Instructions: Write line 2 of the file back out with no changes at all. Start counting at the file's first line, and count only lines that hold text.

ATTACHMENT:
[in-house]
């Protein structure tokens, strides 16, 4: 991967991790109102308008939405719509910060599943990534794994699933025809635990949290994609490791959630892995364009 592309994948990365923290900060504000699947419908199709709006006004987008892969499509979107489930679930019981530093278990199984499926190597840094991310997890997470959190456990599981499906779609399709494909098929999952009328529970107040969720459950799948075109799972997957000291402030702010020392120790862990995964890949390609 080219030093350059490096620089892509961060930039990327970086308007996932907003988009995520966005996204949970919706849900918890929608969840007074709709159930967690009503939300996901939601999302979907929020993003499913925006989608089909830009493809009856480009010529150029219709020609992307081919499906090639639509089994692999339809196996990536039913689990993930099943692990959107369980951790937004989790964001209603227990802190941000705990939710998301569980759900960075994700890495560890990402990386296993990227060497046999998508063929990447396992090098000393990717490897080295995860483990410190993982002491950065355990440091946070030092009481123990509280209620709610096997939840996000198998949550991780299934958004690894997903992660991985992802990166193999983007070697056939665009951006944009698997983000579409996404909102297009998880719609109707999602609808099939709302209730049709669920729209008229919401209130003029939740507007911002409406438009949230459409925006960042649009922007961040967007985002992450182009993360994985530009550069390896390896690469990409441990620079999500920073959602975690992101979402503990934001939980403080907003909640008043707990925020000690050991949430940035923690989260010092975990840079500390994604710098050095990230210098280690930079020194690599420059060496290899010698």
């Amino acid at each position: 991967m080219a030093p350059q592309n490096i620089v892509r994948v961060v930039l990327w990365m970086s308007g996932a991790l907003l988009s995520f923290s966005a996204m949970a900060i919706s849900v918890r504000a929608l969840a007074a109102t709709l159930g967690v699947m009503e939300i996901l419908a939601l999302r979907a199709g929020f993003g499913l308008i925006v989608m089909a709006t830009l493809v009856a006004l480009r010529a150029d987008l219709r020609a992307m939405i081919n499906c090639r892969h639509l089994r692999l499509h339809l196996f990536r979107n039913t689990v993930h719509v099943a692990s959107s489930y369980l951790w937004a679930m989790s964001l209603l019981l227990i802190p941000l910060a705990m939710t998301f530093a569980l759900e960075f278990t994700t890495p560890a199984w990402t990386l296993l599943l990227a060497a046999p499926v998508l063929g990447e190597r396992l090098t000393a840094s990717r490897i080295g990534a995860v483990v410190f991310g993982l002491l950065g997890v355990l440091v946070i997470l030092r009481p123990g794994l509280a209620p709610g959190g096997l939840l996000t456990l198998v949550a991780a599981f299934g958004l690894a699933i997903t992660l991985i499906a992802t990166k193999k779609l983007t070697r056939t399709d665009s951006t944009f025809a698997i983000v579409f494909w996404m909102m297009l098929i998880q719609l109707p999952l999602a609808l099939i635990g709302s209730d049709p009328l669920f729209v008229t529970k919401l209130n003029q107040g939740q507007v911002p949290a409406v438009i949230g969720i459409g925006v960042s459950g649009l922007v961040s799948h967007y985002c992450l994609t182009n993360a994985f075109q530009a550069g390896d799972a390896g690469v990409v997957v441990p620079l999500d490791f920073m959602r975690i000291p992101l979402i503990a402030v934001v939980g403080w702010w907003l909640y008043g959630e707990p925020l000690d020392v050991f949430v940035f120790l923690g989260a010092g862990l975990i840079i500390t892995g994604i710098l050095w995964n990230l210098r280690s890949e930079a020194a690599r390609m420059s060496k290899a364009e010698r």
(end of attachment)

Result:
């Protein structure tokens, strides 16, 4: 991967991790109102308008939405719509910060599943990534794994699933025809635990949290994609490791959630892995364009 592309994948990365923290900060504000699947419908199709709006006004987008892969499509979107489930679930019981530093278990199984499926190597840094991310997890997470959190456990599981499906779609399709494909098929999952009328529970107040969720459950799948075109799972997957000291402030702010020392120790862990995964890949390609 080219030093350059490096620089892509961060930039990327970086308007996932907003988009995520966005996204949970919706849900918890929608969840007074709709159930967690009503939300996901939601999302979907929020993003499913925006989608089909830009493809009856480009010529150029219709020609992307081919499906090639639509089994692999339809196996990536039913689990993930099943692990959107369980951790937004989790964001209603227990802190941000705990939710998301569980759900960075994700890495560890990402990386296993990227060497046999998508063929990447396992090098000393990717490897080295995860483990410190993982002491950065355990440091946070030092009481123990509280209620709610096997939840996000198998949550991780299934958004690894997903992660991985992802990166193999983007070697056939665009951006944009698997983000579409996404909102297009998880719609109707999602609808099939709302209730049709669920729209008229919401209130003029939740507007911002409406438009949230459409925006960042649009922007961040967007985002992450182009993360994985530009550069390896390896690469990409441990620079999500920073959602975690992101979402503990934001939980403080907003909640008043707990925020000690050991949430940035923690989260010092975990840079500390994604710098050095990230210098280690930079020194690599420059060496290899010698």